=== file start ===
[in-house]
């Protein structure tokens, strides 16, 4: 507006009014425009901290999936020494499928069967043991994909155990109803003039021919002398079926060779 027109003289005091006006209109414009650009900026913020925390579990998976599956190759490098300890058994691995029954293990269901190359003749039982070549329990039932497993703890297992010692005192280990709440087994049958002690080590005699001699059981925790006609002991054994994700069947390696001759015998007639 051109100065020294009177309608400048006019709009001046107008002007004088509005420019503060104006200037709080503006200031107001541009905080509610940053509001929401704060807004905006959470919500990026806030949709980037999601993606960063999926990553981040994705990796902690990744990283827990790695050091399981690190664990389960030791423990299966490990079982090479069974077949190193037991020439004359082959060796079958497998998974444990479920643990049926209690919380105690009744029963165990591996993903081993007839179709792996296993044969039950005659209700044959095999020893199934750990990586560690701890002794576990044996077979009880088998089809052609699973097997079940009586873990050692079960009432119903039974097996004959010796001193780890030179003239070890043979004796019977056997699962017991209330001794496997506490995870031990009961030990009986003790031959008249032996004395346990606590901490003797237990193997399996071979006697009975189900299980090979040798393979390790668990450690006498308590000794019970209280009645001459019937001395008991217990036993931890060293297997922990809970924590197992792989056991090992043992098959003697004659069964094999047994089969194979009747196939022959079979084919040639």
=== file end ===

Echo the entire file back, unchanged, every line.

[in-house]
């Protein structure tokens, strides 16, 4: 507006009014425009901290999936020494499928069967043991994909155990109803003039021919002398079926060779 027109003289005091006006209109414009650009900026913020925390579990998976599956190759490098300890058994691995029954293990269901190359003749039982070549329990039932497993703890297992010692005192280990709440087994049958002690080590005699001699059981925790006609002991054994994700069947390696001759015998007639 051109100065020294009177309608400048006019709009001046107008002007004088509005420019503060104006200037709080503006200031107001541009905080509610940053509001929401704060807004905006959470919500990026806030949709980037999601993606960063999926990553981040994705990796902690990744990283827990790695050091399981690190664990389960030791423990299966490990079982090479069974077949190193037991020439004359082959060796079958497998998974444990479920643990049926209690919380105690009744029963165990591996993903081993007839179709792996296993044969039950005659209700044959095999020893199934750990990586560690701890002794576990044996077979009880088998089809052609699973097997079940009586873990050692079960009432119903039974097996004959010796001193780890030179003239070890043979004796019977056997699962017991209330001794496997506490995870031990009961030990009986003790031959008249032996004395346990606590901490003797237990193997399996071979006697009975189900299980090979040798393979390790668990450690006498308590000794019970209280009645001459019937001395008991217990036993931890060293297997922990809970924590197992792989056991090992043992098959003697004659069964094999047994089969194979009747196939022959079979084919040639």